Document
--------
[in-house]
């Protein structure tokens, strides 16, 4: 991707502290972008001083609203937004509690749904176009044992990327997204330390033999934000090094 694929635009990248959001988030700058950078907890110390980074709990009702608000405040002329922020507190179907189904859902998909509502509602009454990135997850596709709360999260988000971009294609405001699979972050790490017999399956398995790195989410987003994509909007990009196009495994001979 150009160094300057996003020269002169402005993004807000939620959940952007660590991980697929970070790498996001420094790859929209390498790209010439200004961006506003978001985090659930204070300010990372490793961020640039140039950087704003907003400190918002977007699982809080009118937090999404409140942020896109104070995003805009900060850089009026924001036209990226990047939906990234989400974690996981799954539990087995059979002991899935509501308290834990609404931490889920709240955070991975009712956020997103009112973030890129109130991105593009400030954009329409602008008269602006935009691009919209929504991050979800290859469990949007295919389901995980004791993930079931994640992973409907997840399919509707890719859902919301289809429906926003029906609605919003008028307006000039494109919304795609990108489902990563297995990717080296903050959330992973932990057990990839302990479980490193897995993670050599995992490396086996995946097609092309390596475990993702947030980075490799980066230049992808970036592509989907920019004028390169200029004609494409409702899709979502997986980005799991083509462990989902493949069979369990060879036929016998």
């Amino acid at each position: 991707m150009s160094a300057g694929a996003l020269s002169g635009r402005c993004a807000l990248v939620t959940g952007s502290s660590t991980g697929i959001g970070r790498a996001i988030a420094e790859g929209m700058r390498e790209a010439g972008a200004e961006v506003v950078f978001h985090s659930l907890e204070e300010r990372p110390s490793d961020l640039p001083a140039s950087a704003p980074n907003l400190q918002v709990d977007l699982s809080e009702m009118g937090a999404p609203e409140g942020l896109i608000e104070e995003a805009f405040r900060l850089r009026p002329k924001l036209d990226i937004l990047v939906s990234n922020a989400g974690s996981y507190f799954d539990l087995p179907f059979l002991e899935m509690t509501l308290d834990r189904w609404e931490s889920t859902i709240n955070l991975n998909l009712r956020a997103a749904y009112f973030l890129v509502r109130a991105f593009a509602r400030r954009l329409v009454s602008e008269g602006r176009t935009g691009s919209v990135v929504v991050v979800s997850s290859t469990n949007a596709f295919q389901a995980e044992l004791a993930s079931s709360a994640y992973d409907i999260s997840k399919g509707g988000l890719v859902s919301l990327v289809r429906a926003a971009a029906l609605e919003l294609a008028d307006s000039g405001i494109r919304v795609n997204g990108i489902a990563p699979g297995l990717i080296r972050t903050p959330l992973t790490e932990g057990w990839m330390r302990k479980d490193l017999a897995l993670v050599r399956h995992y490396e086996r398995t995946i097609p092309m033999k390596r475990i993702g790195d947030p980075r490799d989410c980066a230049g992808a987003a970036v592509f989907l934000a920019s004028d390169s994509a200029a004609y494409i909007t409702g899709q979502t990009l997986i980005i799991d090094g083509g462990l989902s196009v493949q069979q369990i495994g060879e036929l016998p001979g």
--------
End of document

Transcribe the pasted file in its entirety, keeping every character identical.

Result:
[in-house]
């Protein structure tokens, strides 16, 4: 991707502290972008001083609203937004509690749904176009044992990327997204330390033999934000090094 694929635009990248959001988030700058950078907890110390980074709990009702608000405040002329922020507190179907189904859902998909509502509602009454990135997850596709709360999260988000971009294609405001699979972050790490017999399956398995790195989410987003994509909007990009196009495994001979 150009160094300057996003020269002169402005993004807000939620959940952007660590991980697929970070790498996001420094790859929209390498790209010439200004961006506003978001985090659930204070300010990372490793961020640039140039950087704003907003400190918002977007699982809080009118937090999404409140942020896109104070995003805009900060850089009026924001036209990226990047939906990234989400974690996981799954539990087995059979002991899935509501308290834990609404931490889920709240955070991975009712956020997103009112973030890129109130991105593009400030954009329409602008008269602006935009691009919209929504991050979800290859469990949007295919389901995980004791993930079931994640992973409907997840399919509707890719859902919301289809429906926003029906609605919003008028307006000039494109919304795609990108489902990563297995990717080296903050959330992973932990057990990839302990479980490193897995993670050599995992490396086996995946097609092309390596475990993702947030980075490799980066230049992808970036592509989907920019004028390169200029004609494409409702899709979502997986980005799991083509462990989902493949069979369990060879036929016998």
């Amino acid at each position: 991707m150009s160094a300057g694929a996003l020269s002169g635009r402005c993004a807000l990248v939620t959940g952007s502290s660590t991980g697929i959001g970070r790498a996001i988030a420094e790859g929209m700058r390498e790209a010439g972008a200004e961006v506003v950078f978001h985090s659930l907890e204070e300010r990372p110390s490793d961020l640039p001083a140039s950087a704003p980074n907003l400190q918002v709990d977007l699982s809080e009702m009118g937090a999404p609203e409140g942020l896109i608000e104070e995003a805009f405040r900060l850089r009026p002329k924001l036209d990226i937004l990047v939906s990234n922020a989400g974690s996981y507190f799954d539990l087995p179907f059979l002991e899935m509690t509501l308290d834990r189904w609404e931490s889920t859902i709240n955070l991975n998909l009712r956020a997103a749904y009112f973030l890129v509502r109130a991105f593009a509602r400030r954009l329409v009454s602008e008269g602006r176009t935009g691009s919209v990135v929504v991050v979800s997850s290859t469990n949007a596709f295919q389901a995980e044992l004791a993930s079931s709360a994640y992973d409907i999260s997840k399919g509707g988000l890719v859902s919301l990327v289809r429906a926003a971009a029906l609605e919003l294609a008028d307006s000039g405001i494109r919304v795609n997204g990108i489902a990563p699979g297995l990717i080296r972050t903050p959330l992973t790490e932990g057990w990839m330390r302990k479980d490193l017999a897995l993670v050599r399956h995992y490396e086996r398995t995946i097609p092309m033999k390596r475990i993702g790195d947030p980075r490799d989410c980066a230049g992808a987003a970036v592509f989907l934000a920019s004028d390169s994509a200029a004609y494409i909007t409702g899709q979502t990009l997986i980005i799991d090094g083509g462990l989902s196009v493949q069979q369990i495994g060879e036929l016998p001979g």